Sunday, June 28, 2015


I always thought the yud-yud was a random substitute for Shem Hashem. Until my Belzer chevrusa this Shabbos pointed to the Kitzur Shlah's statement that it represents the shiluv of the Shem Havayah and the Shem Adnus. (First letter of Havayah, last letter of Adnus.) I found this post that cites most of that explanation in the name of R' Aharon Feldman.

But if so, it is not so simple to say it has no kedushah. We know the Rogatchover held that even a Heh as a sign for Shem Hashem has kedushah, which is why he advocated the use of a Dalet instead. צ"ע.


See the fascinating Mishnas Chachamim below, courtesy of Reb Micha Berger, from on both the double-yud and the triple-yud:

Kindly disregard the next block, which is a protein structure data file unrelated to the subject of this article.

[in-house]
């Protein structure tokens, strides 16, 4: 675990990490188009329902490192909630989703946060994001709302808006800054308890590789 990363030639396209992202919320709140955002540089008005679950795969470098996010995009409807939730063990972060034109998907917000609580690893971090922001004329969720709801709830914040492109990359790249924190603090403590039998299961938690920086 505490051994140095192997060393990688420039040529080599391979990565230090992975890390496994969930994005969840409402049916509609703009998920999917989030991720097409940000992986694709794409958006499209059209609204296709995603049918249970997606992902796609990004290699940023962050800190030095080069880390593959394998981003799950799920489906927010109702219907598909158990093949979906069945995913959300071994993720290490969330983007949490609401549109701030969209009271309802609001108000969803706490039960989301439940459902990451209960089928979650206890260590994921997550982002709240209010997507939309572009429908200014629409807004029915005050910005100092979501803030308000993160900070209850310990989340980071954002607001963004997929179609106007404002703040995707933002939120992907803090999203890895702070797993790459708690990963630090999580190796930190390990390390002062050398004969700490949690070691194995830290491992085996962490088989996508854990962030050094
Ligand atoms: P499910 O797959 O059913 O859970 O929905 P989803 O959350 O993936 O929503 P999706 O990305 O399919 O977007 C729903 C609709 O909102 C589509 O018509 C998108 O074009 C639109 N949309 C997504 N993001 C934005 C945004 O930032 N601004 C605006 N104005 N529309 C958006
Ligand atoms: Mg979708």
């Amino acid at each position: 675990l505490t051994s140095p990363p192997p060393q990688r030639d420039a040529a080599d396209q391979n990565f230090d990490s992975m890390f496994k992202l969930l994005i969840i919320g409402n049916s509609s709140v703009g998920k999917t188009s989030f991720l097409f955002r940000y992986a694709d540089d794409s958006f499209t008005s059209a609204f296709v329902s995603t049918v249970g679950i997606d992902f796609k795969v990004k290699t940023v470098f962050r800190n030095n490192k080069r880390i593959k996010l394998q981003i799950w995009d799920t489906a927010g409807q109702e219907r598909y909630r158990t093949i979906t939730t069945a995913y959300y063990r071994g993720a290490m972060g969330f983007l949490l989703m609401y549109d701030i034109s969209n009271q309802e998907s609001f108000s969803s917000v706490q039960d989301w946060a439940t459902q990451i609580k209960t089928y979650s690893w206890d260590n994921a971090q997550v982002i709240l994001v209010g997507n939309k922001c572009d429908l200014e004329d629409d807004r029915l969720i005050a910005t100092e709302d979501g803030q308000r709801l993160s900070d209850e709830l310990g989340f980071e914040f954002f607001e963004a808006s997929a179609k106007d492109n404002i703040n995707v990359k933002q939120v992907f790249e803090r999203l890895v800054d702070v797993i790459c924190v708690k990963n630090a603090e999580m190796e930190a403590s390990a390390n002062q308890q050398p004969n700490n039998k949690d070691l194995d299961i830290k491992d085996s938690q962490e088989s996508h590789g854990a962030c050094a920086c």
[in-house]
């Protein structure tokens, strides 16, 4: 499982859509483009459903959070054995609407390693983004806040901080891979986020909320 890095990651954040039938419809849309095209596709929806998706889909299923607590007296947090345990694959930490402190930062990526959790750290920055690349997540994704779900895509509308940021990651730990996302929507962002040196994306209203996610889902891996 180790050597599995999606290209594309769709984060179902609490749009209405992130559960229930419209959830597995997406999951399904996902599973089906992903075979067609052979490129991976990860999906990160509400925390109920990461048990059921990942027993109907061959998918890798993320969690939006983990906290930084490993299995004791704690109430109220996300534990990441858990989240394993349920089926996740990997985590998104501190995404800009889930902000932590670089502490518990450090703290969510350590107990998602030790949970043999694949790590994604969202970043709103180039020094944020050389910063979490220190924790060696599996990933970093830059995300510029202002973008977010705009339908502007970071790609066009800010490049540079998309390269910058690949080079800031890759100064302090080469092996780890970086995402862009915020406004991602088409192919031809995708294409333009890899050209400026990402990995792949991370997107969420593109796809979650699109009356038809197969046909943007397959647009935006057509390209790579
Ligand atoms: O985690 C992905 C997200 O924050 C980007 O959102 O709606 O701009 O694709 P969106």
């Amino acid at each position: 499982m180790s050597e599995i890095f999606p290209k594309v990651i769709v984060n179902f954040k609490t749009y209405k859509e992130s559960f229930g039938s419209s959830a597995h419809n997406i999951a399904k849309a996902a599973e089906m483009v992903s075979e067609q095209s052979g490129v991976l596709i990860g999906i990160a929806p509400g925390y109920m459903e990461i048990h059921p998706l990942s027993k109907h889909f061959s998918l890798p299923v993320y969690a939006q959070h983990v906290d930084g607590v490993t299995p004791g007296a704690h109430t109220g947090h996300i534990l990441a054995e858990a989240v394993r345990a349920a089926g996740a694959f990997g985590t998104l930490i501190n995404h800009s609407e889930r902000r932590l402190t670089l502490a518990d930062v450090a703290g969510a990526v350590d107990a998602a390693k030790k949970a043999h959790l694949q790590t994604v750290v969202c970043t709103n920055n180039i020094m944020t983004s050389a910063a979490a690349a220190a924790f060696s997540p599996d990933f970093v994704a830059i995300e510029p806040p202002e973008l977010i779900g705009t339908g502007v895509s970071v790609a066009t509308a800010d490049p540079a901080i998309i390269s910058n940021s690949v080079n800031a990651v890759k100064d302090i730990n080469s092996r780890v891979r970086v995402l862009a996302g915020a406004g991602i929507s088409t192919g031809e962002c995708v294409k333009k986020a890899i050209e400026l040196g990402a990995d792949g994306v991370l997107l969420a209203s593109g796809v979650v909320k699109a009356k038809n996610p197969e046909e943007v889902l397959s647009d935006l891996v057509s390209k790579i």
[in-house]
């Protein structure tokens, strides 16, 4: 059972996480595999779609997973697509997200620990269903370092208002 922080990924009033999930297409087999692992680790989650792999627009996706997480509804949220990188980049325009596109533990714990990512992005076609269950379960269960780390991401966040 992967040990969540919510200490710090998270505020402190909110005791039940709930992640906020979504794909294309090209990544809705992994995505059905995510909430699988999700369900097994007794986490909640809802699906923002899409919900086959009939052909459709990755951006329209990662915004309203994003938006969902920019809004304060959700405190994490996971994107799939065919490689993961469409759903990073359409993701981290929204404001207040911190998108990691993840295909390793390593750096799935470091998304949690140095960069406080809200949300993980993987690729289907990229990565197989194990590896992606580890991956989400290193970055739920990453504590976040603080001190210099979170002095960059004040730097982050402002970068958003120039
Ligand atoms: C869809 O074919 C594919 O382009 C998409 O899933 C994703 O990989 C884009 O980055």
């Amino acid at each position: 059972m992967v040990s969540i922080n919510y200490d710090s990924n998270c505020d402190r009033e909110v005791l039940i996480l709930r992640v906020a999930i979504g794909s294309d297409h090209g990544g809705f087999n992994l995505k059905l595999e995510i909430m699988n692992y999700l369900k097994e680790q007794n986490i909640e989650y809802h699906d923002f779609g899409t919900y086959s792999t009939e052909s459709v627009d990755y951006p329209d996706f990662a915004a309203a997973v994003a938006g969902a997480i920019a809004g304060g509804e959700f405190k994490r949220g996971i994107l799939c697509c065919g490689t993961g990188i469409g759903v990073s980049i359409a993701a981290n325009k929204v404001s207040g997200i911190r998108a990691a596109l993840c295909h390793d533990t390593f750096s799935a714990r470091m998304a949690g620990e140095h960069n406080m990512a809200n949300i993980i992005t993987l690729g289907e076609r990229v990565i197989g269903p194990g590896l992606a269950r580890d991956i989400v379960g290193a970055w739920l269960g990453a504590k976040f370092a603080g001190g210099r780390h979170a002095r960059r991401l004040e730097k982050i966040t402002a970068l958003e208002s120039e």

Also courtesy of RMB, from Siddur Rav Sa'ada Gaon, the triple-yud "in action:"


  1. Historically speaking, using two yuds is a simplification from originally using three. Whether because the type for the high third yud was an issue or to silencs Xians claiming a trinitarian message, I don't know. But, for example, see Siddur R' Saadia Gaon

    1. Why would anyone use three yuds? Perhaps in the manuscript the "third yud" was really a mark signifying a contraction.

    2. Initials of birkhas kohanim, actually. The Zohar mentions it. Also 3 * יד (the name of the letter) = 42, as in the sheim of that number of letters.

      I do not know where in the Zohar the above appears. But it's interesting because the practice of using three yuds flared up during the geonim -- well after Rashbi and yet also ended centuries before R' Moshe de Leon.

      See also the haqdamah of Mishnas Chakhamim, here
      nr top of page.

    3. Very, very cool. I updated the post with a picture of the page! (Crediting you.)

    4. Where is the above mentioned Shelah?